Peter Eli Gordon (born 1966) is a historian of philosophy, a critical theorist, and intellectual historian. The Amabel B. James Professor of History at Harvard University, Gordon focuses on continental philosophy and modern German and French thought, with particular emphasis on the German philosophers Theodor Adorno and Martin Heidegger, critical theory, continental philosophy during the interwar crisis, and most recently, secularization and social thought in the 20th century.
Matthew Specter is an intellectual historian of 20th century Germany, modern Europe, and international thought in the 19th and 20th centuries. He is a Senior Fellow at the Institute of European Studies at UC Berkeley and Associate Editor of History & Theory, and currently lectures in History at Santa Clara University. Specter is the author of two monographs: The Atlantic Realists: Empire and International Political Thought Between Germany and the United States (Stanford UP, 2022) and Habermas: An Intellectual Biography (Cambridge UP, 2010).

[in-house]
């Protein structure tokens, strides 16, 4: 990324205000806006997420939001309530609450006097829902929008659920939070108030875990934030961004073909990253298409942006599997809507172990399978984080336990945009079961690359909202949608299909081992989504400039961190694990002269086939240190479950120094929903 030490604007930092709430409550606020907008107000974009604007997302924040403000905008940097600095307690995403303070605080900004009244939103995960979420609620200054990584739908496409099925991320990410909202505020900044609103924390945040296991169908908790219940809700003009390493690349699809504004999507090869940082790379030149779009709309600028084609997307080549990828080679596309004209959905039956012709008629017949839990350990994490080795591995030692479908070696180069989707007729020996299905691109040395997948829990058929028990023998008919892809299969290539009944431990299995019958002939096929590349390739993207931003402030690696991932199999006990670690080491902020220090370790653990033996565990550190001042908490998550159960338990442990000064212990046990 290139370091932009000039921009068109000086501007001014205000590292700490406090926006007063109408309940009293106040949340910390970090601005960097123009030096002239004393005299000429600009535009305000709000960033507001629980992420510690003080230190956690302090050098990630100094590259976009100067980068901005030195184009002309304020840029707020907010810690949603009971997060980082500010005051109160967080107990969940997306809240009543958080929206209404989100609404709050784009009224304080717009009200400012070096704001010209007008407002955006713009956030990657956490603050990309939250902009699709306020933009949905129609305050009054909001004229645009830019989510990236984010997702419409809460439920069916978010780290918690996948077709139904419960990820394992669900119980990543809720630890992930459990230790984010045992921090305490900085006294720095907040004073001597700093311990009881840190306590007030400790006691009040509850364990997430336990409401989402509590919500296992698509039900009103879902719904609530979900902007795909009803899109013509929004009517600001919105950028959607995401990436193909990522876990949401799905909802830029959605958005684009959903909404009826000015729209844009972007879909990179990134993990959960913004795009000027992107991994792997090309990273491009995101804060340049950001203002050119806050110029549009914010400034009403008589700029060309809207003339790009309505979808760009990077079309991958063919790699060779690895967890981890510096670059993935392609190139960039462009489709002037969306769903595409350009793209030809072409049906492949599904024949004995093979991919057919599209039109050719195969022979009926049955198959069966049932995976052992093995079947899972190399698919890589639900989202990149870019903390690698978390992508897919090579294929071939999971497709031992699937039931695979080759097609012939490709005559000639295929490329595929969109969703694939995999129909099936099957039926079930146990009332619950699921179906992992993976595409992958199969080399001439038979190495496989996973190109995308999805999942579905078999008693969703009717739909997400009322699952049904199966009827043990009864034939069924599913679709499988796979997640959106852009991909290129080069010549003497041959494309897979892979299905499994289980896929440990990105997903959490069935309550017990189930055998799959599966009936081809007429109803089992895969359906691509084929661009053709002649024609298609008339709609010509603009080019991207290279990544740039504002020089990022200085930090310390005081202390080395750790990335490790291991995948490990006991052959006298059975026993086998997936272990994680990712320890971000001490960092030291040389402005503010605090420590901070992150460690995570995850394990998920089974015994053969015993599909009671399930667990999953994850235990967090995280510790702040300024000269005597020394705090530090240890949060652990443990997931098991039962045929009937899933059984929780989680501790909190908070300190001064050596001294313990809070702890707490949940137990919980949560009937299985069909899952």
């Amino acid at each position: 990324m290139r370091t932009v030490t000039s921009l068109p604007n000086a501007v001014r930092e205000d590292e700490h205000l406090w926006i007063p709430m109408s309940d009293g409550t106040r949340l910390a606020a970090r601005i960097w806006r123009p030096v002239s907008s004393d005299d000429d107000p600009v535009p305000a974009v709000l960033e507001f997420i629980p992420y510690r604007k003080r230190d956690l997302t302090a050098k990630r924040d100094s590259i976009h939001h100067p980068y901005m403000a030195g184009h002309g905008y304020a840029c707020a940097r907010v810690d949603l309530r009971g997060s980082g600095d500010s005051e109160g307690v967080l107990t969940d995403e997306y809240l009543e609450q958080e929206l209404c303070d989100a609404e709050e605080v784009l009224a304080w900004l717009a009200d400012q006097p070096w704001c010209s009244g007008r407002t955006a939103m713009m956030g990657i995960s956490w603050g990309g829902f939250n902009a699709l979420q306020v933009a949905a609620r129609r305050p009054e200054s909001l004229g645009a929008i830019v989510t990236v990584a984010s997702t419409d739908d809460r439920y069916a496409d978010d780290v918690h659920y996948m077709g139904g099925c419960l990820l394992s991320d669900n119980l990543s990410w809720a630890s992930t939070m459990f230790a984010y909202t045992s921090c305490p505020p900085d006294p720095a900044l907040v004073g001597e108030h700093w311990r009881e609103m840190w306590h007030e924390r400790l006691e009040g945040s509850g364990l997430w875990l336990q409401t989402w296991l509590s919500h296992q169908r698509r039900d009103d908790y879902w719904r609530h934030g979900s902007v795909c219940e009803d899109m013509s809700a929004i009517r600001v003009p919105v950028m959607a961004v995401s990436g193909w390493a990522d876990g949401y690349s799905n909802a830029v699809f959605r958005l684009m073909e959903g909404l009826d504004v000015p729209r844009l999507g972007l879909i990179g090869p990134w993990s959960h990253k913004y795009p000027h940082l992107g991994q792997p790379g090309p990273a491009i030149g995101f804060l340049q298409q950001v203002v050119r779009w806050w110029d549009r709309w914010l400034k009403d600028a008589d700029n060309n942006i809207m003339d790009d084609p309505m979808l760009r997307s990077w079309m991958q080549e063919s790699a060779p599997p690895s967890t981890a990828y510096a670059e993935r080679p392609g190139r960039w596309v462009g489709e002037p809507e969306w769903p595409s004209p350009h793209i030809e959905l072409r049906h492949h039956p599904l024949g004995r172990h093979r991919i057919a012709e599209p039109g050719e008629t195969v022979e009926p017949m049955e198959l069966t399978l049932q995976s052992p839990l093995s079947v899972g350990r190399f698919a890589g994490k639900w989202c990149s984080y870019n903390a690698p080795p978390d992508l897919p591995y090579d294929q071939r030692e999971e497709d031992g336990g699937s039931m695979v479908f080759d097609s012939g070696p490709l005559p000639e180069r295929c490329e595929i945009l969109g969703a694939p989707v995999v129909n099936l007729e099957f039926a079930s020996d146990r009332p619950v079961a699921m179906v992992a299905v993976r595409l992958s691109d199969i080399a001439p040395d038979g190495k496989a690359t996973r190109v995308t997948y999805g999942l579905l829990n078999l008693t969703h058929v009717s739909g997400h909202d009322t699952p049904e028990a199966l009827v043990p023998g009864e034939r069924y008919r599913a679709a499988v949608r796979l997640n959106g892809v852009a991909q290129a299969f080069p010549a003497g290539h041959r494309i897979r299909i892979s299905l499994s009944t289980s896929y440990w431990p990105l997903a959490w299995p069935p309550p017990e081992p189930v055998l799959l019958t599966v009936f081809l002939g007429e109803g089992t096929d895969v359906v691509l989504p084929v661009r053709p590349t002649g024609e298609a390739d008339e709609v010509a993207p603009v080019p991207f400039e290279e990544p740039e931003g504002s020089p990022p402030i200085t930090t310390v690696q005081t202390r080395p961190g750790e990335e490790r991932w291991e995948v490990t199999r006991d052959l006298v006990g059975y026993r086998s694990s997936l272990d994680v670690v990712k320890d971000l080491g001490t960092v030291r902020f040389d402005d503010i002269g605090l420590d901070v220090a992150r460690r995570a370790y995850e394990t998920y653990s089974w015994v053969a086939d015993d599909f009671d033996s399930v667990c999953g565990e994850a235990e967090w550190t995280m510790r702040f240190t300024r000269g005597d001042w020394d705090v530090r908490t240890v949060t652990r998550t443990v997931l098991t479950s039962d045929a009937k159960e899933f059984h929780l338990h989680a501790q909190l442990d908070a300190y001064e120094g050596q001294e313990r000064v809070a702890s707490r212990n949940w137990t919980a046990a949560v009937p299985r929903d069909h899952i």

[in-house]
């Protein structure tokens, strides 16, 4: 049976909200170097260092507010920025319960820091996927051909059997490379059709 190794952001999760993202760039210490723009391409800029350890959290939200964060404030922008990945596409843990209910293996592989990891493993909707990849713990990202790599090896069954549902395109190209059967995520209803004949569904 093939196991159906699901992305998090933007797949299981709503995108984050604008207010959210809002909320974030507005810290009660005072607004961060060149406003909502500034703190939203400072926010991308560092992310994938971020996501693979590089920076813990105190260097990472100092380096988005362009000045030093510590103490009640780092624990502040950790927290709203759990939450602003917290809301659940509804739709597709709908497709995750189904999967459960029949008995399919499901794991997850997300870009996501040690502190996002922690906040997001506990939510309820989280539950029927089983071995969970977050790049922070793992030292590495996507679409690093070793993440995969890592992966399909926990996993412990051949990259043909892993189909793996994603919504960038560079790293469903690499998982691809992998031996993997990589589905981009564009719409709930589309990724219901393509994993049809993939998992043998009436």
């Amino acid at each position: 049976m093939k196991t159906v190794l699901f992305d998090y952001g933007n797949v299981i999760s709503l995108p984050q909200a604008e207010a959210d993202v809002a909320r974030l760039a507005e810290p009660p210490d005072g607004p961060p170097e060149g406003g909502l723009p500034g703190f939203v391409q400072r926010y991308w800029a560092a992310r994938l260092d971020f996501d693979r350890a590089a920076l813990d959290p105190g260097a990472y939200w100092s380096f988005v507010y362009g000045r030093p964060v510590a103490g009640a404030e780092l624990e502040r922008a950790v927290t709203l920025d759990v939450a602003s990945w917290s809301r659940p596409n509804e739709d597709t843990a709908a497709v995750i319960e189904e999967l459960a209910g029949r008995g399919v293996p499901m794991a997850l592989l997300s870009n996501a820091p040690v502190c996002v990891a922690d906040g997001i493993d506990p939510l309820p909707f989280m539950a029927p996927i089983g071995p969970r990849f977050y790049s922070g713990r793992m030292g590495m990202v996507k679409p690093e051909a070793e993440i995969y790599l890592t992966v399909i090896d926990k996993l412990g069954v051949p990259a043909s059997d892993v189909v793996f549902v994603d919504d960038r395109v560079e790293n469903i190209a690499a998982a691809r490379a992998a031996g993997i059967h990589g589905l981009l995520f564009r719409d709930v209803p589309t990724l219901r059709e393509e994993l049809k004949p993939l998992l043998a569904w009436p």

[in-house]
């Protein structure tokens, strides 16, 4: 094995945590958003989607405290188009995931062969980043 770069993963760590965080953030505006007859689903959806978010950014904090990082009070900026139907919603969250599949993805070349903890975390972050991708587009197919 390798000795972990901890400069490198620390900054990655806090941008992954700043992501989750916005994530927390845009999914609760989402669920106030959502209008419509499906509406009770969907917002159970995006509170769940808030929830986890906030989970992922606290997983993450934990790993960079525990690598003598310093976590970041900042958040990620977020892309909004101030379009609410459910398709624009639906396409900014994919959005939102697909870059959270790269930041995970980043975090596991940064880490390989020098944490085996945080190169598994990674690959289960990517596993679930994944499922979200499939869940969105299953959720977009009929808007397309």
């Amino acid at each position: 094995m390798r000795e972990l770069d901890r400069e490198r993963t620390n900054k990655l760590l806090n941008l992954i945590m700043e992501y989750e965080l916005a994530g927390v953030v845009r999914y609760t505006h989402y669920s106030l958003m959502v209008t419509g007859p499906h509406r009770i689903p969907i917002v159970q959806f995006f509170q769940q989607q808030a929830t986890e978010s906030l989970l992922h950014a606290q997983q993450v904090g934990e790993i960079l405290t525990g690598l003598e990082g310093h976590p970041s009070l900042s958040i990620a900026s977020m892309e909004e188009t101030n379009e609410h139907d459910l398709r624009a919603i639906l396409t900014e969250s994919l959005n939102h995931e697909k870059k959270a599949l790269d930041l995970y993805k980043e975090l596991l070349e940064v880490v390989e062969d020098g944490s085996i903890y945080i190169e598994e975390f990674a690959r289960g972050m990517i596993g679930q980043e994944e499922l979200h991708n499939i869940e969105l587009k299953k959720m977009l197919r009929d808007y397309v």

A Choice Outstanding Academic Title of the YearFinalist for the 2021 Prose Awards (Biography & Autobiography category)At the Risk of Thinking is the first biography of Julia Kristeva--one of the most celebrated intellectuals in the world. Alice Jardine brings Kristeva's work to a broader readership by connecting Kristeva's personal journey, from her childhood in Communist Bulgaria to her adult life as an international public intellectual based in Paris, with the history of her ideas. Informed by extensive interviews with Kristeva herself, this telling of a remarkable woman's life story also draws out the complexities of Kristeva's writing, emphasizing her call for an urgent revival of bold interdisciplinary thinking in order to understand--and to act in--today's world.